Professor John Frary of Farmington, Maine is a former US Congress candidate and retired history professor, a Board Member of Maine Taxpayers United and publisher of www.fraryhomecompanion.com and can be reached at: firstname.lastname@example.org
The left are perfectly willing to gambling with other people’s money at no consequence to themselves. Take the Obama administration’s picking winners and losers like Solindra as a prime example. A sure winner they gambled and lost all of our money.
Investing the public’s money is non-exclusive to Democrats, Republicans, or Independents. Ever since the legislature deemed “centrally managing the economy” to be an “essential government function” in 1981 when the legislature chartered the Maine Development Foundation Corporation, in absolute violation of Article Iv Part Third Section 14 of the Maine State Constitution, the successive administrations have evenly rotated between Democrats, Republicans and Independents, with each one incrementally and at times aggressively expanding the corporate state and beefing up the ways and means by which the corporate state concentrates capital within it’s own hands to “invest” in the economy” for the “public benefit”.
None is more aggressive than Lepage in escalating public investments with his recently failed jobs bill proposing to extend the tax benefits of the Pine Tree Zone to big business. To date the beneficiaries have been limited to companies employing 250 or less. LePage proposed to extend corporate welfare to companies employing 1500 people. The bill included a list of what makes a “qualified employee” which included the words that the employee must be taxable- meaning that the employee must provide the revenue stream for Maine State Inc in exchange for tax exempting the owners of the means of production. Thus the owners of the means of production must provide a commodity to the state ( taxable workers) . Included in the list of qualifications for said commodity are many benefits that the corporation must provide to the upper crust worker. Such benefits increase the size of the payroll tax bill, for which 80% is covered by targeted sector workers and all of the UN-targeted sector (meaning NOT upper crust employers).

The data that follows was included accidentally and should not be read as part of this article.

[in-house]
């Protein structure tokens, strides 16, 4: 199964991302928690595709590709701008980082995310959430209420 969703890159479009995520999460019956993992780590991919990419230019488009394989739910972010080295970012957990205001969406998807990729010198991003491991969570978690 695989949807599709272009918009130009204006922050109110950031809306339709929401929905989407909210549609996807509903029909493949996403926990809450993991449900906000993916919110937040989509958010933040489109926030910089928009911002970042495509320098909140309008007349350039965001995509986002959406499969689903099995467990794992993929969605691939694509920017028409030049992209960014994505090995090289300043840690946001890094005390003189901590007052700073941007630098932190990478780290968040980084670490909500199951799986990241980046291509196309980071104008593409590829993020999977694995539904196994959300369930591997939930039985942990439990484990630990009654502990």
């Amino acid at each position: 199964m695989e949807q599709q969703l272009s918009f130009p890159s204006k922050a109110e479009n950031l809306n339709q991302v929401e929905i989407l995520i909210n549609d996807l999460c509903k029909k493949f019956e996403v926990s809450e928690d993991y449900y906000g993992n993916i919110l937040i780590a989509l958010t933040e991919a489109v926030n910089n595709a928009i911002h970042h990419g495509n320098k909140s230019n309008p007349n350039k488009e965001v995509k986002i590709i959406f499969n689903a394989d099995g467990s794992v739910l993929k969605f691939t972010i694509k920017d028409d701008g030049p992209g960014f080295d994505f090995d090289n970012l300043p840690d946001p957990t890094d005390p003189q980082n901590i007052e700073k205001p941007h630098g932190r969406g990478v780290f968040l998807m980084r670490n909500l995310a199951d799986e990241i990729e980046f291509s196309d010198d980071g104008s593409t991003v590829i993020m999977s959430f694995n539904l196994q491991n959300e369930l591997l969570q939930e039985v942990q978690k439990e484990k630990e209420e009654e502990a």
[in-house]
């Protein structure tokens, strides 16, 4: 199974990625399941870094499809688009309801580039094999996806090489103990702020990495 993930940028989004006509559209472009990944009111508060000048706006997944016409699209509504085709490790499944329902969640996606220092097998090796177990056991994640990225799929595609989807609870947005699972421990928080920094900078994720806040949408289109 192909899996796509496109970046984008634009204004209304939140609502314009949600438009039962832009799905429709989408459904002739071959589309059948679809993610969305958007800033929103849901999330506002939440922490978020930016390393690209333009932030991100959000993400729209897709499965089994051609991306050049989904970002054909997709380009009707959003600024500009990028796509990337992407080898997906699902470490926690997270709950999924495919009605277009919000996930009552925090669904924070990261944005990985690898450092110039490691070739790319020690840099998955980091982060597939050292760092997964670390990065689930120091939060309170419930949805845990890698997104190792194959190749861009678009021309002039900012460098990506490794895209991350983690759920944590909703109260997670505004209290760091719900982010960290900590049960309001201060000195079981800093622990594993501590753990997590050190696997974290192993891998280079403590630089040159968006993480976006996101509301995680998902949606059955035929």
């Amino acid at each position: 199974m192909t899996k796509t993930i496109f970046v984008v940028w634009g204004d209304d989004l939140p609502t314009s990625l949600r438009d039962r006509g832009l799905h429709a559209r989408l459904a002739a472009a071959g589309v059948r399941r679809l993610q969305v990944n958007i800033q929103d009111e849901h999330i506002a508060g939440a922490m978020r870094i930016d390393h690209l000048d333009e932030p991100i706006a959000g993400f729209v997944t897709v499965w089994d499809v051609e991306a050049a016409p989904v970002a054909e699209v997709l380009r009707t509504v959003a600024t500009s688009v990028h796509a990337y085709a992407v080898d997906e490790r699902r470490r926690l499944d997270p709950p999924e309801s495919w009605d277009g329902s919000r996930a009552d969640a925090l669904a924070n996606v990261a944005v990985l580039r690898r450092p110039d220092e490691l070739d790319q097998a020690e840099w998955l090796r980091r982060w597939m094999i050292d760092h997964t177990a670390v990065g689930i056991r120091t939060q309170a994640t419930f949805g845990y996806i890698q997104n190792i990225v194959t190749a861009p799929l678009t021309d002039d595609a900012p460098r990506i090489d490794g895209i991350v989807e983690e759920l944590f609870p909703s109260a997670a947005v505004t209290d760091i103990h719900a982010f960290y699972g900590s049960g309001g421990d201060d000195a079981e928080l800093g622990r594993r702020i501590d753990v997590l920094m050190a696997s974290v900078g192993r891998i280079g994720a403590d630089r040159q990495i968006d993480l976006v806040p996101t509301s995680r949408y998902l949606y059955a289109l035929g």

This is in effect a Cloward and Piven strategy being implemented against Maine’s middle class by the entire political class, whatever party. The middle class is burdened with financing both corporate and general welfare. General welfare is necessary to get the public to keep on voting the politicians into office but those on general welfare will find it much more difficult to rise when the middle class has finally collapsed under the burden of all the entitlements for which it is the designated beast of burden.
Central management and corporate welfare are never part of the political debate in Maine despite the massive entrenchment of the corporate state. These are issues that David Brat campaigned on- Lets hope that David Brat’s victory builds a fire under the issues that he made part of the political debate in Virginia! A real Maine Independent would bring these issues out of the darkness and into the political dialogue. That is what an Independent is supposed to do- introduce a new paradigm- which Maine needs new! NOT later!
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don’t regret it